The Cabinet would stress repeatedly that Petitioners are merely “the foster parents,” effectively making itself the judge, jury, and executioner of the determination of S.M.H.’s fate. However, what the Cabinet seeks to bury is that Petitioners are more than merely foster parents. They are, in fact, both blood relatives and the fictive kin of S.M.H., which makes their case for custody much different than that of “just a foster parent.”15
The Jefferson Family Court action began in November 2019, when S.M.H. was born prematurely with Hepatitis C and tested positive for codeine and morphine. Birthmother later admitted to heroin use. In fact, S.M.H. was hospitalized in the NICU for two months as a result of Birthmother's use of illegal drugs during pregnancy. Birthmother herself suggested Petitioners as possible caregivers for her daughter. Petitioners had already adopted S.M.H.’s older biological brother. Petitioners welcomed S.M.H. into their home and have provided a safe and loving environment for her. By all accounts – including the Cabinet's own reports – S.M.H. has thrived in Petitioners’ home.
On January 15, 2020, the Cabinet noted Birthmother was unwilling to work with it to make decisions for S.M.H. Eventually, on September 10, 2020, Birthmother stipulated to neglect or abuse. On January 14, 2021, the Cabinet, in its annual review in the DNA action, noted that on July 17, 2020, Birthmother tested positive for cocaine, methadone, and opiates. While on October 29, 2020, Birthmother stated she would enter treatment for drug addiction, she instead disappeared. At this time, Birthmother had an outstanding bench warrant for her arrest for failure to report to her probation officer. Birthmother's whereabouts were apparently unknown until she was incarcerated on April 7, 2021. She subsequently gave birth to another child who tested positive for methadone. The Cabinet was notified and opened another case concerning the infant. Thereafter, Birthmother entered and completed substance abuse treatment, parenting classes, and otherwise stayed in compliance with her case plan.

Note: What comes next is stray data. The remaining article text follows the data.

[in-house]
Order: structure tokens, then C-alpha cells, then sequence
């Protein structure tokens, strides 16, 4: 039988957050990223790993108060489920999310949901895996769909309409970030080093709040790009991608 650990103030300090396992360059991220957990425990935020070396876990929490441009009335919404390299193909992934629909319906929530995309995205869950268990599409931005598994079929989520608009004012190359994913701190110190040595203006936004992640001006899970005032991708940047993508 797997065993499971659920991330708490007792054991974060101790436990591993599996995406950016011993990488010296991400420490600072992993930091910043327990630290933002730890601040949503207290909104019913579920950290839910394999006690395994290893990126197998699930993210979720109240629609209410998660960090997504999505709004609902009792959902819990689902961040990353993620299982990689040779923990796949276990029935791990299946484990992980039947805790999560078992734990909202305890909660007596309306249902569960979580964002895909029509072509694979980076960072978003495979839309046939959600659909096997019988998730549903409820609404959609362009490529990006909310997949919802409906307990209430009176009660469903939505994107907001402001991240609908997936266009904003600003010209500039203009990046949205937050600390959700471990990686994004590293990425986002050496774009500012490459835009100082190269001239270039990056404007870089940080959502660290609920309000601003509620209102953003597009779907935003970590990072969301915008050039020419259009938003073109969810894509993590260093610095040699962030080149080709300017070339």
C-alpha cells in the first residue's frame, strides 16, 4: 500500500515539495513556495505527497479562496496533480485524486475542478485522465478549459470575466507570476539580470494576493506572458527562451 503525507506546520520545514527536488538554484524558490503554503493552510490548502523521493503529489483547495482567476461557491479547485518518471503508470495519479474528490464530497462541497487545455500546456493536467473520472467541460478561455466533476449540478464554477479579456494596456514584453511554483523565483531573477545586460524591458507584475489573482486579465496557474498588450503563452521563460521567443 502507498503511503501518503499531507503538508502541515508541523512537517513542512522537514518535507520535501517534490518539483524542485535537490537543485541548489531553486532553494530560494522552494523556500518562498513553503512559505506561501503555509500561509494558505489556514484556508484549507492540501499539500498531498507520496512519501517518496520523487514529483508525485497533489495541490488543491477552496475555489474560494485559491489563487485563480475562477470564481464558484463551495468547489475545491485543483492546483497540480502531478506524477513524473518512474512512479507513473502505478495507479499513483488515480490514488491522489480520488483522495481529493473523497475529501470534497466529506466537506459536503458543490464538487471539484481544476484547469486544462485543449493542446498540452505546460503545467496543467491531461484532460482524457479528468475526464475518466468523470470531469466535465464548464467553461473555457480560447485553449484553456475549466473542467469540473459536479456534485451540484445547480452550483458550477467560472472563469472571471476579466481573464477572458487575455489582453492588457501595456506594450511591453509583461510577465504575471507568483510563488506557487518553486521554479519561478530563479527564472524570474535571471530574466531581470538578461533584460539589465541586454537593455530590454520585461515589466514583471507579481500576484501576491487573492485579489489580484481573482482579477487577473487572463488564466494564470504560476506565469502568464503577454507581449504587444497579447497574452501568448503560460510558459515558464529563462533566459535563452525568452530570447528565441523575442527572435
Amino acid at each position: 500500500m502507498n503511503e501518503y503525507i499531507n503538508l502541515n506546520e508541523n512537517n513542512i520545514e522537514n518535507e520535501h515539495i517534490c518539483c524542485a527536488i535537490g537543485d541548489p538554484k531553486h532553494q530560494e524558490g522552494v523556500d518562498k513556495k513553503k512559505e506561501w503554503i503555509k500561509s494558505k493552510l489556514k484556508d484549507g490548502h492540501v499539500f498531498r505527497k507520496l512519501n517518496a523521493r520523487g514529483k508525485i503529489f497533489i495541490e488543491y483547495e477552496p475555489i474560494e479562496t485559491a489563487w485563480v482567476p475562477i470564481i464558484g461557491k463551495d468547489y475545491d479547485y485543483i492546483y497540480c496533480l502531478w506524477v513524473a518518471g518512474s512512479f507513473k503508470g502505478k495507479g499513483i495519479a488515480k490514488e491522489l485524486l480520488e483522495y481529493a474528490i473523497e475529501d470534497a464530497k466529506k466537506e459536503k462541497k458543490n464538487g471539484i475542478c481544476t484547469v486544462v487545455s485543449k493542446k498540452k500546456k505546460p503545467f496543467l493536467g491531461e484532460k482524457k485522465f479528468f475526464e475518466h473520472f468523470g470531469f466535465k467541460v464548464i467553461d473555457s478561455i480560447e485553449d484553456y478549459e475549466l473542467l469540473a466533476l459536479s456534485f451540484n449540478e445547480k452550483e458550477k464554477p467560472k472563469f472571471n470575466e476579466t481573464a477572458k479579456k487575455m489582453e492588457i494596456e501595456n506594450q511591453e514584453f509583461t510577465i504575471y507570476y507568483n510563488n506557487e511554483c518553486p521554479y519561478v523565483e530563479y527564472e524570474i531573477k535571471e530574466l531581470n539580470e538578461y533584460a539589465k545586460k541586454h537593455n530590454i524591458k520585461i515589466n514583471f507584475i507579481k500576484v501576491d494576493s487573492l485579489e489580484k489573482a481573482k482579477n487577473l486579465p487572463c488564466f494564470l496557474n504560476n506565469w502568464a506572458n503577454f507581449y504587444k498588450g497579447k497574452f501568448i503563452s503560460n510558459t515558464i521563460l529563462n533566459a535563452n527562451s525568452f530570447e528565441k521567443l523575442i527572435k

While Birthmother made progress after this child's birth, the Cabinet – seeing a total lack of bonding between S.M.H. and Birthmother – in August 2021, changed the goal to adoption of S.M.H., rather than reunification. Birthmother continued to have Zoom and in-person visits with S.M.H. pending the TPR hearing; however, the court noted as late as February 17, 2022, that Birthmother “has ø bond” with S.M.H. Moreover, adoption remained the goal even though by this date the court noted Birthmother was “compliant and sober.” It also observed, however, “[c]hild is bonded w/[the Petitioners] as parents as well as her older sibling (mother's rights terminated in involuntary adoption).”
While adoption remained the goal, the Cabinet nevertheless inexplicably agreed with Birthmother's motion for increased visitation in mid-April 2022. The only evidence in the record reveals no change in circumstances as only a few, relatively unsuccessful visits had occurred in the preceding two months. Nonetheless, the family court granted this motion, over the objection of S.M.H.’s GAL.16 S.M.H. was now almost two-and-a-half years old.